Borat has taken over the world. Again.
For the second time, the fictional Kazakh journalist has emerged as the media’s most talked-about figure. The only competition Borat has for that title currently is the man behind his genius-level antics — Sacha Baron Cohen himself.
The filmmaker, personally, was having a good year anyway before “Borat Subsequent Moviefilm” was released earlier this year on Amazon Prime. He appeared in Aaron Sorkin’s Netflix ensemble courtroom drama, “The Trial of the Chicago 7,” as influential hippie activist Abbie Hoffman.
Baron Cohen not only earned great reviews, but some of the best of his career. In fact, Insider called his performance the very best of his entire filmography. The filmmaker turned in a semi-serious performance as the activist, meshing his expectedly perfect comedic timing with a dramatic nuance. It’s the sort of role that is primed for the Oscars.
But with his new mockumentary, the sequel to 2006’s “Borat,” Baron Cohen sets his sights on something even larger than the Academy Awards: the US presidential election.
In a masterclass of movie marketing, Baron Cohen and his team essentially hijacked the political conversation at one of the most important moments in US history. Here’s how they did it.
The movie came as a complete surprise
In 2007, Baron Cohen said he had retired the character of Borat, so no one was expecting another appearance from the Kazakh character, let alone a movie sequel. The actor did make a couple of appearances as Borat, including one in 2018 to encourage people to vote in the midterm elections, but there was still no mention of a sequel.
So it came as a surprise when Borat was spotted filming last summer. This slyness allowed “Borat 2” to be announced with maximum impact, catching everyone by surprise and landing with aplomb.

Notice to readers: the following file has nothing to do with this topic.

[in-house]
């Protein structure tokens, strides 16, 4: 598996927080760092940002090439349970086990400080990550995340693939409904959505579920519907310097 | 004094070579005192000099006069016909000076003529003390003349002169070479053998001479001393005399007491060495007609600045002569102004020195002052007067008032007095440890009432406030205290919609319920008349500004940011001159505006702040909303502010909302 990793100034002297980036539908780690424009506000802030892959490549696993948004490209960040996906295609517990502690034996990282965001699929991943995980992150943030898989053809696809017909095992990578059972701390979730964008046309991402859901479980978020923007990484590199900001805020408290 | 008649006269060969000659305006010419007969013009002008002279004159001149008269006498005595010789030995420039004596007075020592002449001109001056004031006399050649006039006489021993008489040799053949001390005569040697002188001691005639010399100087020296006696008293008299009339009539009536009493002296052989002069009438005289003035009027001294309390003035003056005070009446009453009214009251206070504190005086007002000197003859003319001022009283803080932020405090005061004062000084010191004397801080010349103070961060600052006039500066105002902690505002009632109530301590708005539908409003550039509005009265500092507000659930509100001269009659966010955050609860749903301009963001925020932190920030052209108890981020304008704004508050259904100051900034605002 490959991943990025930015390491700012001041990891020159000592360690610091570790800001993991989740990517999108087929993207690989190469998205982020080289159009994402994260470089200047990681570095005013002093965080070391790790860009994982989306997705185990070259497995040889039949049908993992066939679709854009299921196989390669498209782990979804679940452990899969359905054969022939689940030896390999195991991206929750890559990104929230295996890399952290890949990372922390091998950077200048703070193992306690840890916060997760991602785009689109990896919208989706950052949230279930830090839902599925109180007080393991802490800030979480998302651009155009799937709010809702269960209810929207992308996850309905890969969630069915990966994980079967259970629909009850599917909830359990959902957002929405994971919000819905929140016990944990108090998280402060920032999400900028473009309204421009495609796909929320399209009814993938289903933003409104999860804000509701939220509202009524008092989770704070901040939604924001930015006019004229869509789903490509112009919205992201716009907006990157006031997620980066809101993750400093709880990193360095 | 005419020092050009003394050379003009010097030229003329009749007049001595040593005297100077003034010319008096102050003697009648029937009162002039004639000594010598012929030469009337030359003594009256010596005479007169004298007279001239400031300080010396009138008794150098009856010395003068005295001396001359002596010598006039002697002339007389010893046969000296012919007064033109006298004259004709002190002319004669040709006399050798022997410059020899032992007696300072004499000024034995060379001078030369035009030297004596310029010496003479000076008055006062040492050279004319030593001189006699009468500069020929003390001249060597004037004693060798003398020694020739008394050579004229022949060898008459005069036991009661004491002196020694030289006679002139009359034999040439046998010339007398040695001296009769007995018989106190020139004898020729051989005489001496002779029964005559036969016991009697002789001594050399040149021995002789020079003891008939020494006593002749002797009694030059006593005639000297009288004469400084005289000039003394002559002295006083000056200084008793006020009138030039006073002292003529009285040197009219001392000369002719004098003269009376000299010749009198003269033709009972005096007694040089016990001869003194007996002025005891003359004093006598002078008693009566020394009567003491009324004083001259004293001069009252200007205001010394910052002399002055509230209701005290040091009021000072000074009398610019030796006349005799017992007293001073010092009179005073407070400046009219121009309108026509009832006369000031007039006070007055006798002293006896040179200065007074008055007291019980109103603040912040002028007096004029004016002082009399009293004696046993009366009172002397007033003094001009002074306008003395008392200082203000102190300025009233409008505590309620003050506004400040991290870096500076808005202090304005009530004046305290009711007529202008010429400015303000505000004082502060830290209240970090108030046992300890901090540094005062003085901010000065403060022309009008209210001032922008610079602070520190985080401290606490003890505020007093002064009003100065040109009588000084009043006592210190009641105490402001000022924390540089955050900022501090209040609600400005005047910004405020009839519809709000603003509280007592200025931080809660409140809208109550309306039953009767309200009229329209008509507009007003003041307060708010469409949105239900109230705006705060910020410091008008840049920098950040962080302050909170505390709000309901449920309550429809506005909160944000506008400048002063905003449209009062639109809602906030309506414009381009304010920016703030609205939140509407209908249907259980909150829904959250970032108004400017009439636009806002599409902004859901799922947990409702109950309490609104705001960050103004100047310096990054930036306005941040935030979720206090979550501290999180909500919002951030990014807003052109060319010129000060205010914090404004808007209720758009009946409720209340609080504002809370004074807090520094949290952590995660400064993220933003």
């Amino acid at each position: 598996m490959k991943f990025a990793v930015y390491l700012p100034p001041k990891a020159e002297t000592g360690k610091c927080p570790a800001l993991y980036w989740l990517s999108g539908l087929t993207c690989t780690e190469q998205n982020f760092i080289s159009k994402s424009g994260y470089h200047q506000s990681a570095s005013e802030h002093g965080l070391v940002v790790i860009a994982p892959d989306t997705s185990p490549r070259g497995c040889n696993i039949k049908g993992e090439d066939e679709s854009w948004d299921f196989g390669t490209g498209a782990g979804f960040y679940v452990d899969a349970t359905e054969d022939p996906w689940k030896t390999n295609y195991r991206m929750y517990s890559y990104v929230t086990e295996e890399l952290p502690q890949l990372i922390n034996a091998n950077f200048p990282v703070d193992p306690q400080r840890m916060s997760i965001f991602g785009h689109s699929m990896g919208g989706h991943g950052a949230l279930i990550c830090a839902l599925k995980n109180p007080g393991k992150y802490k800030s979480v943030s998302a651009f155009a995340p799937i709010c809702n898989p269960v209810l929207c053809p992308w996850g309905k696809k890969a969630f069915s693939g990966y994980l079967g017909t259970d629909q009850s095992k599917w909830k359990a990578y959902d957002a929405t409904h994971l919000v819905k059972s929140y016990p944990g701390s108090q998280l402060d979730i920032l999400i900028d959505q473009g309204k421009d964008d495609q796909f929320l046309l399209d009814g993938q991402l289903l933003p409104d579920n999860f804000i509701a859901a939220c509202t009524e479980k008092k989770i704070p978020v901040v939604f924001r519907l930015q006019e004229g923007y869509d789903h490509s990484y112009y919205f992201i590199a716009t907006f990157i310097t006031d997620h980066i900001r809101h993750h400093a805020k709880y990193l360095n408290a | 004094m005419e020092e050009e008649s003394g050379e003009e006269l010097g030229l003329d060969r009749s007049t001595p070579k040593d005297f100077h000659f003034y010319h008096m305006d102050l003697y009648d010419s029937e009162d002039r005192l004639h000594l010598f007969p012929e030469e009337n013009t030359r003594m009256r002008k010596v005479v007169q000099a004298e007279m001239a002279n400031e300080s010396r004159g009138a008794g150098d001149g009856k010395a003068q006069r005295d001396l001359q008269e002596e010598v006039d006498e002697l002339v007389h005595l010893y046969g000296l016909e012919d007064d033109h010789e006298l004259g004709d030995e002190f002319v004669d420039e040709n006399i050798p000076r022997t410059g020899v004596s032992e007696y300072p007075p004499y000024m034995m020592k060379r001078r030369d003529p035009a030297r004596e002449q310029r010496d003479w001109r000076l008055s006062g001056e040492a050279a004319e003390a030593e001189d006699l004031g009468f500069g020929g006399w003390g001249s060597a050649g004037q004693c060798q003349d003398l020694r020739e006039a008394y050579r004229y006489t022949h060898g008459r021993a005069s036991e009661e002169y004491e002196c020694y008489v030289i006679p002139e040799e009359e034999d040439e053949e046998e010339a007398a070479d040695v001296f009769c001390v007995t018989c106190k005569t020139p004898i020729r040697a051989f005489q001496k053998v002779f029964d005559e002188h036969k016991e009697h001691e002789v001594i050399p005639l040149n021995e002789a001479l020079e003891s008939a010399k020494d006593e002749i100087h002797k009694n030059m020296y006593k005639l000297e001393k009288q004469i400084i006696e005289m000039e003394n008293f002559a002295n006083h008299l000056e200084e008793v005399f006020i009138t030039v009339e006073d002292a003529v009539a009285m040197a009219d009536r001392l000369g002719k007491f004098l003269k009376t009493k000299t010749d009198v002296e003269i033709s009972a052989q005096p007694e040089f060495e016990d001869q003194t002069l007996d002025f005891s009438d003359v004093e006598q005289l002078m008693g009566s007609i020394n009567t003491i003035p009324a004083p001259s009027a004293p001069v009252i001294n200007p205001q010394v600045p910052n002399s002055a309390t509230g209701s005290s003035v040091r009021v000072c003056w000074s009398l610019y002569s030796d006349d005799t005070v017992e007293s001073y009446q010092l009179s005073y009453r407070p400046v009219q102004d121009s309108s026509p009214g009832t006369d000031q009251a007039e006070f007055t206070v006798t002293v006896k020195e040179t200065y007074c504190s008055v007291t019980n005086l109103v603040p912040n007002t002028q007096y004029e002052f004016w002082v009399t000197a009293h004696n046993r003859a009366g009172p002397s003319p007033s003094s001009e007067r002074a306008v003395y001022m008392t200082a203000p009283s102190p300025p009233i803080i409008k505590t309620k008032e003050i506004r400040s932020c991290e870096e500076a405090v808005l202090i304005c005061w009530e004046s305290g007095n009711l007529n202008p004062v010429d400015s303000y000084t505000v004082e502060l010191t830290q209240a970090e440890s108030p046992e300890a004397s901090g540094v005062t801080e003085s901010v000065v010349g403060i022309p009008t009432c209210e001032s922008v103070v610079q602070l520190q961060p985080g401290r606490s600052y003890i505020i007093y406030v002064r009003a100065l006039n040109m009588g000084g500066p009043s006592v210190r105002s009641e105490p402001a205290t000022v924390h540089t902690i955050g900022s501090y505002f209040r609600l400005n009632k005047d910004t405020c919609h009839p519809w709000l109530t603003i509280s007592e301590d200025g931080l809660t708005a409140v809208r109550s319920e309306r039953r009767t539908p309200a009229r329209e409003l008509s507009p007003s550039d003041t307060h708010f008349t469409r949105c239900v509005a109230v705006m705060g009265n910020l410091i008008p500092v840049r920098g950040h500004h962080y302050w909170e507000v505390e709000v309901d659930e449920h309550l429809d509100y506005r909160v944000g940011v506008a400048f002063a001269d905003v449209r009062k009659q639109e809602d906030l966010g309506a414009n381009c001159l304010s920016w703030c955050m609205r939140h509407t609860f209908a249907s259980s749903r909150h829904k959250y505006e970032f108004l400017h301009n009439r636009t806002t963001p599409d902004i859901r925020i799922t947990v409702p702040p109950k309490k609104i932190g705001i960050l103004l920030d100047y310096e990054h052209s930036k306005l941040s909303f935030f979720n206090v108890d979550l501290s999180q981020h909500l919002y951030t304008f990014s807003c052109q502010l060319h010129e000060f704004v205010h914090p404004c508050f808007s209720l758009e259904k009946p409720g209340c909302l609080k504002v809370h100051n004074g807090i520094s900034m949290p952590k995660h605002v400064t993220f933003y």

“Borat 2” landed with even more power because it came with many other films were being delayed. “No Time to Die,” “Black Widow,” “Wonder Woman 1984,” “A Quiet Place Part II,” “West Side Story,” “Dune” were all pushed until 2021.
But “Borat” arrived with no notice and no build-up — just excitement. It felt like a statement in itself: “Borat” is here when no one else is.
The film’s release date is a statement in itself
It’s typical for a movie or TV show to release in time for a major event like an election, and this year has been no different.
Several documentaries, including “Totally Under Control” and “American Selfie: One Nation Shoots Itself” have been released, while Aaron Sorkin has been involved in two big releases tied to this election: a “The West Wing” reunion special and “The Trial of the Chicago 7.”
So when “Borat Subsequent Moviefilm” was released on October 23 so close to the US elections, November 2, Baron Cohen was sending an obvious message for voters to pay attention.
Insider spoke to entertainment marketing expert Stacy Jones of Hollywood Branded, who said that “the timing certainly leverages major news cycles who are looking for new coverage angles. The film content and subject matter offer what many find as humorous content and provides easy new headline and late night talk show content to play off of.”